Now, living on the island of Phuket, we’re remain aware of the 2004 tsunami, where hundreds of thousands of lives were lost in 14 countries as indicated below from this site:

“The 2004 Indian Ocean earthquake occurred at 00:58:53 UTC on 26 December with the epicentre off the west coast of Sumatra, Indonesia. The shock had a moment magnitude of 9.1–9.3 and a maximum Mercalli intensity of IX (Violent). The undersea megathrust earthquake was caused when the Indian Plate was subducted by the Burma Plate and triggered a series of devastating tsunamis along the coasts of most landmasses bordering the Indian Ocean, killing 230,000 people in 14 countries, and inundating coastal communities with waves up to 30 metres (100 ft) high. It was one of the deadliest natural disasters in recorded history. Indonesia was the hardest-hit country, followed by Sri Lanka, India, and Thailand.”

Its been a full week since we grocery shopped.  As soon as we upload today’s post, we’ll be heading back to this Costco-like store for the next week’s groceries. 

At the time on US and world news, we heard more about the loss of life in Phuket, Thailand which remained in our minds all these years, than we did about the other 13 countries.  And yet, in four weeks from today, we head back to Indonesia to live directly on the ocean, a matter of meters from the sea to the veranda, a country that also fell prey to loss of thousands of lives.  Do we worry?

We ask ourselves the question, “If we lived in a senior community in seemingly safe Arizona or Florida in the USA where many seniors move to escape cold weather, would we be any safer?” 

Buddhism is the primary religion in Thailand.  Many shrines such as this are found at local businesses such as this at a gas station.

The answer is clear. “No country, no state, no city and no small town or village in the world is safe.”  For us, the real question becomes, “Do we allow ourselves to be filled with fear and worry while living amid the most exciting and interesting times of our lives?”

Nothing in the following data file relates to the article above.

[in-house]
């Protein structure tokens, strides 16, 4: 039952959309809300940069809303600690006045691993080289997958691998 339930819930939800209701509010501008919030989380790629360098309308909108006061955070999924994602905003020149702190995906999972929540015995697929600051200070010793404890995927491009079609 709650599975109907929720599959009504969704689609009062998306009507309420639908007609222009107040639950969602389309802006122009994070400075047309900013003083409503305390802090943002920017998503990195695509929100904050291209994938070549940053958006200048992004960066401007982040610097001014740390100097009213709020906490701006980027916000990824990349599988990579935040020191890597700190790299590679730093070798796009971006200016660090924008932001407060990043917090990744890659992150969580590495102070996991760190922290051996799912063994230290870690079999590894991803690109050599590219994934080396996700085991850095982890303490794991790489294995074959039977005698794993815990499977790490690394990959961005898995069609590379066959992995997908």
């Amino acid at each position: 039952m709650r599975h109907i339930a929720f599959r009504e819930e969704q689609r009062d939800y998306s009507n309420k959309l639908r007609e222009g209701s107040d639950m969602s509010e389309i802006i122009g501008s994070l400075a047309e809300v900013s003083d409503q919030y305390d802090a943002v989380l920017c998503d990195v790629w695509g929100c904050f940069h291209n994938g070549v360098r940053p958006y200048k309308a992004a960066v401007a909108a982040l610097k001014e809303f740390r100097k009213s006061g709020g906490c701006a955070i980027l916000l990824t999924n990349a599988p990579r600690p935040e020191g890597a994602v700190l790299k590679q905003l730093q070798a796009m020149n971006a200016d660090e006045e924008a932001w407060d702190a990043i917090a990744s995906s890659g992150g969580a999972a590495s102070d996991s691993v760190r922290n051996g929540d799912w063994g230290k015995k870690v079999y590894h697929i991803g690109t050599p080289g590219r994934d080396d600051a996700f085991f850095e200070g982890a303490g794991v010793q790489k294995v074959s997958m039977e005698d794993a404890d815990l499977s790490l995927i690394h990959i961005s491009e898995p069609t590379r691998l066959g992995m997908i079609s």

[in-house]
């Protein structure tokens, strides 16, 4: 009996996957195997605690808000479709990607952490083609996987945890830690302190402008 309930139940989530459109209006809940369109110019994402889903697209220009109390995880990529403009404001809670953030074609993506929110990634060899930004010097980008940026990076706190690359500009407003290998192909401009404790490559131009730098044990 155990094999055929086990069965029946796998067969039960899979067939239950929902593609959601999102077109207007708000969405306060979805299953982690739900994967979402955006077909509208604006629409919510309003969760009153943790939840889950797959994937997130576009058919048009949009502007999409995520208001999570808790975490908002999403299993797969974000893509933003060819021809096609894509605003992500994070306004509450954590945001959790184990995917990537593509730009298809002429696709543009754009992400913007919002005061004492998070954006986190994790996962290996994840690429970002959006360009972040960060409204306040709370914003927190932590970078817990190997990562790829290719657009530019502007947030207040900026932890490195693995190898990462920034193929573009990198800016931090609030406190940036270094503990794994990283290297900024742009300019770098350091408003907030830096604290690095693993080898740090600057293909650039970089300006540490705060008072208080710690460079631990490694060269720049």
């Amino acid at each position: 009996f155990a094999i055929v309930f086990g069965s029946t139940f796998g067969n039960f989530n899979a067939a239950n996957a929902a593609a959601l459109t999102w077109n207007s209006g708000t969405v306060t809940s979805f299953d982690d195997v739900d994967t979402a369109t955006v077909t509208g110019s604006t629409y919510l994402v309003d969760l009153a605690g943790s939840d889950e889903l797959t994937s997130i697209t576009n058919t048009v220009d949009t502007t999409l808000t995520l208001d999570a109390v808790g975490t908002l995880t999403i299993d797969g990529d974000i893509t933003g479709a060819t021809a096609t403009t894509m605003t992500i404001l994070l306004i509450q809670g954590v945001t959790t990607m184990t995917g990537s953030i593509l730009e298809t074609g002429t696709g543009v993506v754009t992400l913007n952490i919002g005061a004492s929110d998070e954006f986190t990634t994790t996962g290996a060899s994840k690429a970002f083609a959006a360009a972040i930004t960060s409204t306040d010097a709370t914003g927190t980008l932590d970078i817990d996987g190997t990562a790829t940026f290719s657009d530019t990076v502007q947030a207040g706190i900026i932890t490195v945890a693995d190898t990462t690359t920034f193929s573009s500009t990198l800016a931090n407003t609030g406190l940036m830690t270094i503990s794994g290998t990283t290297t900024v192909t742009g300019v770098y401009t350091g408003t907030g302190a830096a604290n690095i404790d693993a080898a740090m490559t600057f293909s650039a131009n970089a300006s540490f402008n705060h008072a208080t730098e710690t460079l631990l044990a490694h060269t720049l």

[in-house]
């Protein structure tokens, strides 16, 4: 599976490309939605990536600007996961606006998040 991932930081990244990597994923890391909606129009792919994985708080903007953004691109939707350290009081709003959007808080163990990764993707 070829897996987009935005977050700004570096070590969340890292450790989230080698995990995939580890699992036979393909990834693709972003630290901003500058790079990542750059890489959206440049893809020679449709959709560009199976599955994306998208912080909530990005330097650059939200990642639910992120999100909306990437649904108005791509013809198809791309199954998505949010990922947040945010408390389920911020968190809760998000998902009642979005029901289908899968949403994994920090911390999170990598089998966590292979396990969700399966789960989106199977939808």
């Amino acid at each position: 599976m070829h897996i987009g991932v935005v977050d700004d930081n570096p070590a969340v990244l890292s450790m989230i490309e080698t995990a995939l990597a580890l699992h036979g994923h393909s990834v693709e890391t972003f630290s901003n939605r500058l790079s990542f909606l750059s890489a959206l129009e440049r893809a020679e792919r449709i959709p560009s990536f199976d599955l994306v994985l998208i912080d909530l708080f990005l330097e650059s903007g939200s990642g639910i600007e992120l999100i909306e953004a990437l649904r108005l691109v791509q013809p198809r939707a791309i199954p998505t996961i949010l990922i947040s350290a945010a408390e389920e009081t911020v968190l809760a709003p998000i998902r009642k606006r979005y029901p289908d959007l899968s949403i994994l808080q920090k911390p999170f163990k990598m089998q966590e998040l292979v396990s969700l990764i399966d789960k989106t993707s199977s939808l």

Lots of exposed power lines along the highway in Phuket.  We’ve been concerned we’d lose power here and have experienced a few surges but, so far so good.

We can allow the “bad news” orientated media to rule the quality of our lives or…we can chose to find fulfillment and joy within the framework of the lives we’ve chosen for ourselves.  We opt for the later.

As we look to the future and the countries we plan to visit, we consider many factors.  But, like Life itself, there’s no guaranty.  We chose to live in the moment and for now, the moment is looking good. 

May all of your moments look good as well.
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Photo from one year ago today, August 4, 2015:


St. Mary’s by the Sea in Port Douglas was originally a Catholic church, is now multi-denominational performing services for a variety religions.  For more details, please click here.


Cyclone in Fiji…We missed it by seven weeks…

Lilies are blooming in the lily pad in the huge stone pot in the yard.

Many of our less frequent readers have written asking if we were still living in Fiji’s during the horrific Cyclone Winston on February 20th, (ironically, the day of my birthday).  Having left Fiji on January 4th to fly to Sydney for our last cruise we were long gone from the islands.  Thank you for all of your inquiries.